Asked if it was likely the entire population would need to be vaccinated, Dr Mary Ramsay, head of immunisation at Public Health England, told the Commons Science and Technology Committee: “We may need to accept, if the vaccine doesn’t prevent transmission, that we’re going to protect the people who are really vulnerable and going to die and have serious disease, but we allow the disease to circulate in younger people where it’s not causing much harm.

“That may be the situation we go to, like we are with things like flu, that we accept that a lot of people get flu but we protect those who are most vulnerable.

“That may be the outcome, I’m hoping it will be a bit better than that.”


Marcus Rashford says it is time for a “major review” of the free school meal system

He tweeted: “Thanks to the efforts of individuals, businesses, charities, educators, and Govt so many of our vulnerable children have been helped during this pandemic and we should be proud of what we have achieved so far. That being said there is so much work to be done.

“This year has shown us how dangerous and life-altering many children’s access to food is and frankly too many children have been falling through the cracks, at risk of being seriously left behind.”


Government has ‘no intention’ to close nurseries, Gavin Williamson says

Education Secretary Gavin Williamson has said there is “no intention” to close nurseries despite concerns about the spread of coronavirus in early years settings.


Nicola Sturgeon has urged Scots to adhere to the spirit not just the letter of lockdown laws

Speaking in Holyrood on Wednesday, she said: “Don’t think in terms of the maximum interactions you can have without breaking the rules.

“Think instead about how you minimise your interactions to the bare essentials to remove as many opportunities as possible for the virus to spread.

“In everything you do, assume that the virus is there with you – that either you have it or any person you are in contact with has it – and act in a way that prevents it passing between you.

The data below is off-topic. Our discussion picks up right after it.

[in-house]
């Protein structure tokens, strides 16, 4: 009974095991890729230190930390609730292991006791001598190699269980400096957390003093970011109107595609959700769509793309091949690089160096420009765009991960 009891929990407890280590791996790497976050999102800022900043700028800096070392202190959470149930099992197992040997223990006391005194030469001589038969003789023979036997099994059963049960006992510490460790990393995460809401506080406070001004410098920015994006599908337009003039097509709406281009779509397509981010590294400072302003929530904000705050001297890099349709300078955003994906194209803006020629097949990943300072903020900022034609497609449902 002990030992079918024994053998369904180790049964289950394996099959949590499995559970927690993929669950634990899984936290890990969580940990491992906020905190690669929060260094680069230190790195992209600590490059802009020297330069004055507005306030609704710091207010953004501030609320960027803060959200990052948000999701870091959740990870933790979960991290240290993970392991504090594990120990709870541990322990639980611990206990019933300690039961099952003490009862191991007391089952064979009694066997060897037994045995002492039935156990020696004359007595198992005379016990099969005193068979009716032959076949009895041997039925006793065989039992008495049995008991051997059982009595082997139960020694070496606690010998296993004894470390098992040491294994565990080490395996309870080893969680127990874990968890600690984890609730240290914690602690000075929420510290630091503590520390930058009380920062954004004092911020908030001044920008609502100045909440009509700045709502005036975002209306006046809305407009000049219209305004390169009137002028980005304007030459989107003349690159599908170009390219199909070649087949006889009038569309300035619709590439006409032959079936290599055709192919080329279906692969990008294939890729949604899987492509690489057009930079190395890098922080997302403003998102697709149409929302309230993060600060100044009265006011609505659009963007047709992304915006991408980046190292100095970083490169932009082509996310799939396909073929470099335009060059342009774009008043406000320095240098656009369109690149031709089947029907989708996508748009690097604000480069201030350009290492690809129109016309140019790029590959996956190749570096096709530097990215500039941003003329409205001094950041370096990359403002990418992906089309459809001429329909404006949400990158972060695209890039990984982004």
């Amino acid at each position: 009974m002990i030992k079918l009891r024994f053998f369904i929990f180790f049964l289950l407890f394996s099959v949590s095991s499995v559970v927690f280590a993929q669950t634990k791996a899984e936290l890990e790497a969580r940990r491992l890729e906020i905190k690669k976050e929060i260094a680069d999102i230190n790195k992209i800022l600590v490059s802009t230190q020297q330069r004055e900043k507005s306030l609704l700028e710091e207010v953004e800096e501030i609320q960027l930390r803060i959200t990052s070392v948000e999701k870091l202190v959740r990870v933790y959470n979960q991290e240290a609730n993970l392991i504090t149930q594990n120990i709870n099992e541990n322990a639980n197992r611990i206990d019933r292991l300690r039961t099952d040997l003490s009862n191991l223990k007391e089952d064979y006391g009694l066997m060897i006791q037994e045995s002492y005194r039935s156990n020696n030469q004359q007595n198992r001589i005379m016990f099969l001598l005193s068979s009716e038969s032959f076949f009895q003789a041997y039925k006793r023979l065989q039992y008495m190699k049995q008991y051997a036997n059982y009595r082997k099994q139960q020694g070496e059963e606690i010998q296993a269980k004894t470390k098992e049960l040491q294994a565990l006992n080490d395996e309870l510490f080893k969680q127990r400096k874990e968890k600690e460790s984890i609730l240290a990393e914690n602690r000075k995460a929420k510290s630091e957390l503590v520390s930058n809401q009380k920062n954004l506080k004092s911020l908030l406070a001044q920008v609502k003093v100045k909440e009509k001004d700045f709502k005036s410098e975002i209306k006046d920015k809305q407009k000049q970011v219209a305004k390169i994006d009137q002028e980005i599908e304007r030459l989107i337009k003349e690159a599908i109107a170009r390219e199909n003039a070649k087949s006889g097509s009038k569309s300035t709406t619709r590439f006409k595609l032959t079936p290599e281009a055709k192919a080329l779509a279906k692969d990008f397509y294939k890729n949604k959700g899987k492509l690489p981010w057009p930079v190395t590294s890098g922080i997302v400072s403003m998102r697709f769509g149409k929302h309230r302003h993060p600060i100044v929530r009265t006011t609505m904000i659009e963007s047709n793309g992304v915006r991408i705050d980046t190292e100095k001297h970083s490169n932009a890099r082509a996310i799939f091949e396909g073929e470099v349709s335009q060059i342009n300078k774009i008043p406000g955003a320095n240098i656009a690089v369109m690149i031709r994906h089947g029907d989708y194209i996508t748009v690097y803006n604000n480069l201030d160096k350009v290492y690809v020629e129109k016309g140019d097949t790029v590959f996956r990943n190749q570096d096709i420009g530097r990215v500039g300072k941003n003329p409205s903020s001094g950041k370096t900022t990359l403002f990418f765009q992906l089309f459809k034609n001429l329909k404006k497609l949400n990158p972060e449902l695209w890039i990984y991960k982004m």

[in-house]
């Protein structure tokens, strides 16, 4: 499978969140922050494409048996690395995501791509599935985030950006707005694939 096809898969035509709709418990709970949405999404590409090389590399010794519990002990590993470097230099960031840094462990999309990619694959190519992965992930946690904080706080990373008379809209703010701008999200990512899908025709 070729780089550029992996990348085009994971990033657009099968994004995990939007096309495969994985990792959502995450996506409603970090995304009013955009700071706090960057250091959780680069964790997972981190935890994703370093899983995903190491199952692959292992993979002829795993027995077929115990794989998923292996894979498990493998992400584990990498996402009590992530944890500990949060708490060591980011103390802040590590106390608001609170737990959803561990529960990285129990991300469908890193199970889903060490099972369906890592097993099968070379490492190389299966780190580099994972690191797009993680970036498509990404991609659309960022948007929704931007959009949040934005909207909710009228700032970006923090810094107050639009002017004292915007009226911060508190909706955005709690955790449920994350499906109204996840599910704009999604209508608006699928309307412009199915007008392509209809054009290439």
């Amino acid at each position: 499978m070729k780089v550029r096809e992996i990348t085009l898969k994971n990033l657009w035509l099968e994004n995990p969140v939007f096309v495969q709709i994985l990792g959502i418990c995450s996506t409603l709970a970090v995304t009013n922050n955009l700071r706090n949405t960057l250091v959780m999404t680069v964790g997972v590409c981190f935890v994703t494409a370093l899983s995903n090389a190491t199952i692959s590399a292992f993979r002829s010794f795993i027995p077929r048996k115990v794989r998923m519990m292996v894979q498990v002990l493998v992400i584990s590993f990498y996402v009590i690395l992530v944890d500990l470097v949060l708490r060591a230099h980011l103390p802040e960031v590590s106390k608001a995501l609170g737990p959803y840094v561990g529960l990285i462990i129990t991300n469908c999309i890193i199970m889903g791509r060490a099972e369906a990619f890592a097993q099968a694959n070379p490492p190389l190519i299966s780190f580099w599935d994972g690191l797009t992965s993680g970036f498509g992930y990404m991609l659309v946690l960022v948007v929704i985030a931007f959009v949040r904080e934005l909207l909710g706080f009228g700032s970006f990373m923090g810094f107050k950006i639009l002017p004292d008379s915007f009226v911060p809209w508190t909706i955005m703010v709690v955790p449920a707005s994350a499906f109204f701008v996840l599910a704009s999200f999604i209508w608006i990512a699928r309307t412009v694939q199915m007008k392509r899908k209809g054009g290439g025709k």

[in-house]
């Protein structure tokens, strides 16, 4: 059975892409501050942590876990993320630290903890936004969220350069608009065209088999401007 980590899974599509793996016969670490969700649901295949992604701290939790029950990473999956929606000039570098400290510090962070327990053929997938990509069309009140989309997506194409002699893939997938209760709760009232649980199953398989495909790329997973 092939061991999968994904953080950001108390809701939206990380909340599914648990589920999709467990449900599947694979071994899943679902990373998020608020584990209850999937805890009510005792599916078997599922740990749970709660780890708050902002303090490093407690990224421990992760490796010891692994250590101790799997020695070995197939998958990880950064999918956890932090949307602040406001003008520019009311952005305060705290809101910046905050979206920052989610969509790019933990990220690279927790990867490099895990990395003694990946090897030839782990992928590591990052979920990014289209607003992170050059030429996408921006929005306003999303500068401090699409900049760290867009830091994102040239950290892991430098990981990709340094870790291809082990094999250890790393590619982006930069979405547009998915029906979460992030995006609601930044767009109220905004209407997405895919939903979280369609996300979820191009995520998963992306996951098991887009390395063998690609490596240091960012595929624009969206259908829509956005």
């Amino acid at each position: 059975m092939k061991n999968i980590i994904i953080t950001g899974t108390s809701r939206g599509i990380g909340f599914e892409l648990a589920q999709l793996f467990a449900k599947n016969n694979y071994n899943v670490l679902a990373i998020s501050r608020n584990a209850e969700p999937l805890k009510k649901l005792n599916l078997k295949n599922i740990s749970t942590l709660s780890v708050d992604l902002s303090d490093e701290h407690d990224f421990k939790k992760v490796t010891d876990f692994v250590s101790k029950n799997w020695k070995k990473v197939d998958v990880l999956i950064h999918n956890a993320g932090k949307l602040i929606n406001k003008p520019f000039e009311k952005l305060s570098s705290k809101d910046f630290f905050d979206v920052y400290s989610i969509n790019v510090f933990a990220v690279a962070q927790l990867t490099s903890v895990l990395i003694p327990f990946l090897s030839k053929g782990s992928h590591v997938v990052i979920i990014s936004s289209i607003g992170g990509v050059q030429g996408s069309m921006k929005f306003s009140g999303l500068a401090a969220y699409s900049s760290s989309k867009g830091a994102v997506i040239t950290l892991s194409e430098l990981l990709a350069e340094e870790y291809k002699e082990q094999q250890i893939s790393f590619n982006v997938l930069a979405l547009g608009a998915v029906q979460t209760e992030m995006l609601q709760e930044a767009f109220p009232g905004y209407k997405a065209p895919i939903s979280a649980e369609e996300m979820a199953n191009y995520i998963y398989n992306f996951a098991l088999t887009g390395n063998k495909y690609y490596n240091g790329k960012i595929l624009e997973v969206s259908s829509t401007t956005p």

“All of this means staying at home except for genuinely essential purposes – including working from home whenever possible.

“Except for essential purposes, do not have people from other households in your house and do not go into theirs.”


Wales could offer 24-hour vaccinations in the future

Dr Andrew Goodall said there had already been a “step up” in supply, particularly of the Oxford/AstraZeneca vaccine, with an increase in vaccination sites, days and hours.

“I think firstly we need to just extend the hours and make them available, but if at some point during this response – particularly as we go over the next four to six weeks – we feel that there is an opportunity to do things on a 24/7 basis, then we would do so if that’s the way in which we deliver the activity,” Dr Goodall said.

Dr Frank Atherton, chief medical officer for Wales, added: “I’d expect local health boards to be flexible in their approach and to really look at the demand.

“If there is a demand, a real demand, for further hours of opening, then I would expect them to meet those.”

Dr Atherton said it would depend on the supply of the vaccine, as well as staff availability.

“We need to make sure that we don’t destabilise the NHS by increasing activity elsewhere,” Dr Atherton said.

“We’ll go as fast as we can but we will go as safely as we can and we will go in a way which avoids wastage as much as we possibly can – those three things are really important to us.”